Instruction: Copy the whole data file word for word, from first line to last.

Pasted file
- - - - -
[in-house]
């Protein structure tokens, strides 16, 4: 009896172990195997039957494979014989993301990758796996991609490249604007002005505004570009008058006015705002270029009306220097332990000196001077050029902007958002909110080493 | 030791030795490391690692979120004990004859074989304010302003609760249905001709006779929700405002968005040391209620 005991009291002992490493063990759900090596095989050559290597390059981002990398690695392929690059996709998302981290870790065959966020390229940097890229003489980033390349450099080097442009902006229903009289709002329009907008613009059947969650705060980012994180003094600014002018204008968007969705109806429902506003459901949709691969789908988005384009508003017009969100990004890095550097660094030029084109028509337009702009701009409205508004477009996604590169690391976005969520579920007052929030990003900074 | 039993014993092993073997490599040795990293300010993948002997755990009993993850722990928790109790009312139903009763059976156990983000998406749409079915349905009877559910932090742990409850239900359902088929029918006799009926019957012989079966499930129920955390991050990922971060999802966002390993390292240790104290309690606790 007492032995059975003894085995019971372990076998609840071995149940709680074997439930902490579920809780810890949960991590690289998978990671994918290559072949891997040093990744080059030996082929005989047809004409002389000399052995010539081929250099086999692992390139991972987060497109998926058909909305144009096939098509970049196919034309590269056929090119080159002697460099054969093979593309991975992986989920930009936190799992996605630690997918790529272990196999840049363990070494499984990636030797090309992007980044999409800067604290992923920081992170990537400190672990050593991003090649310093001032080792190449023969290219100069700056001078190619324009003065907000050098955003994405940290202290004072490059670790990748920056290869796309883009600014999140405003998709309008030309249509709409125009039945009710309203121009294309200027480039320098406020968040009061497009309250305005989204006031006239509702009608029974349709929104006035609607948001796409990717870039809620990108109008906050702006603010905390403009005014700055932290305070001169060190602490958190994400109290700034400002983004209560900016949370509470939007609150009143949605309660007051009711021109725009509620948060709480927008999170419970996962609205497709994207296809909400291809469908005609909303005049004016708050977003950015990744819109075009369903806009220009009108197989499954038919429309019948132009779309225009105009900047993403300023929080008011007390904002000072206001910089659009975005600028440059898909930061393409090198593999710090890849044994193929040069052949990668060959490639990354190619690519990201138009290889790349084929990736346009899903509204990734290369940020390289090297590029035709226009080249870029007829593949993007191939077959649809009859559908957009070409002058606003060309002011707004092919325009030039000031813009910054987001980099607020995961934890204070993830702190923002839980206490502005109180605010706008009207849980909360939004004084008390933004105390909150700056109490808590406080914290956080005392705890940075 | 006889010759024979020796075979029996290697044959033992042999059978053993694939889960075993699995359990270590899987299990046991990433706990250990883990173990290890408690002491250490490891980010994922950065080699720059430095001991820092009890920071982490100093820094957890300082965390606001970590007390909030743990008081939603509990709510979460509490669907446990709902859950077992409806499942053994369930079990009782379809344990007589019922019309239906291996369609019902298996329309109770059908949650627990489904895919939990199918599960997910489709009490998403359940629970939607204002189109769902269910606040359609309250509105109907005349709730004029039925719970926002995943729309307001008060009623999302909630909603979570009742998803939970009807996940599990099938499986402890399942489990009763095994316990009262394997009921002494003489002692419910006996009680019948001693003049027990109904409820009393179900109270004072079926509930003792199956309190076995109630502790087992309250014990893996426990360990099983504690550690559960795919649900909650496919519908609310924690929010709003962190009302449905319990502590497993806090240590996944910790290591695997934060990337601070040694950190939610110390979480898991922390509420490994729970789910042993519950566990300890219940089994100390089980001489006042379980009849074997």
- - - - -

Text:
[in-house]
């Protein structure tokens, strides 16, 4: 009896172990195997039957494979014989993301990758796996991609490249604007002005505004570009008058006015705002270029009306220097332990000196001077050029902007958002909110080493 | 030791030795490391690692979120004990004859074989304010302003609760249905001709006779929700405002968005040391209620 005991009291002992490493063990759900090596095989050559290597390059981002990398690695392929690059996709998302981290870790065959966020390229940097890229003489980033390349450099080097442009902006229903009289709002329009907008613009059947969650705060980012994180003094600014002018204008968007969705109806429902506003459901949709691969789908988005384009508003017009969100990004890095550097660094030029084109028509337009702009701009409205508004477009996604590169690391976005969520579920007052929030990003900074 | 039993014993092993073997490599040795990293300010993948002997755990009993993850722990928790109790009312139903009763059976156990983000998406749409079915349905009877559910932090742990409850239900359902088929029918006799009926019957012989079966499930129920955390991050990922971060999802966002390993390292240790104290309690606790 007492032995059975003894085995019971372990076998609840071995149940709680074997439930902490579920809780810890949960991590690289998978990671994918290559072949891997040093990744080059030996082929005989047809004409002389000399052995010539081929250099086999692992390139991972987060497109998926058909909305144009096939098509970049196919034309590269056929090119080159002697460099054969093979593309991975992986989920930009936190799992996605630690997918790529272990196999840049363990070494499984990636030797090309992007980044999409800067604290992923920081992170990537400190672990050593991003090649310093001032080792190449023969290219100069700056001078190619324009003065907000050098955003994405940290202290004072490059670790990748920056290869796309883009600014999140405003998709309008030309249509709409125009039945009710309203121009294309200027480039320098406020968040009061497009309250305005989204006031006239509702009608029974349709929104006035609607948001796409990717870039809620990108109008906050702006603010905390403009005014700055932290305070001169060190602490958190994400109290700034400002983004209560900016949370509470939007609150009143949605309660007051009711021109725009509620948060709480927008999170419970996962609205497709994207296809909400291809469908005609909303005049004016708050977003950015990744819109075009369903806009220009009108197989499954038919429309019948132009779309225009105009900047993403300023929080008011007390904002000072206001910089659009975005600028440059898909930061393409090198593999710090890849044994193929040069052949990668060959490639990354190619690519990201138009290889790349084929990736346009899903509204990734290369940020390289090297590029035709226009080249870029007829593949993007191939077959649809009859559908957009070409002058606003060309002011707004092919325009030039000031813009910054987001980099607020995961934890204070993830702190923002839980206490502005109180605010706008009207849980909360939004004084008390933004105390909150700056109490808590406080914290956080005392705890940075 | 006889010759024979020796075979029996290697044959033992042999059978053993694939889960075993699995359990270590899987299990046991990433706990250990883990173990290890408690002491250490490891980010994922950065080699720059430095001991820092009890920071982490100093820094957890300082965390606001970590007390909030743990008081939603509990709510979460509490669907446990709902859950077992409806499942053994369930079990009782379809344990007589019922019309239906291996369609019902298996329309109770059908949650627990489904895919939990199918599960997910489709009490998403359940629970939607204002189109769902269910606040359609309250509105109907005349709730004029039925719970926002995943729309307001008060009623999302909630909603979570009742998803939970009807996940599990099938499986402890399942489990009763095994316990009262394997009921002494003489002692419910006996009680019948001693003049027990109904409820009393179900109270004072079926509930003792199956309190076995109630502790087992309250014990893996426990360990099983504690550690559960795919649900909650496919519908609310924690929010709003962190009302449905319990502590497993806090240590996944910790290591695997934060990337601070040694950190939610110390979480898991922390509420490994729970789910042993519950566990300890219940089994100390089980001489006042379980009849074997």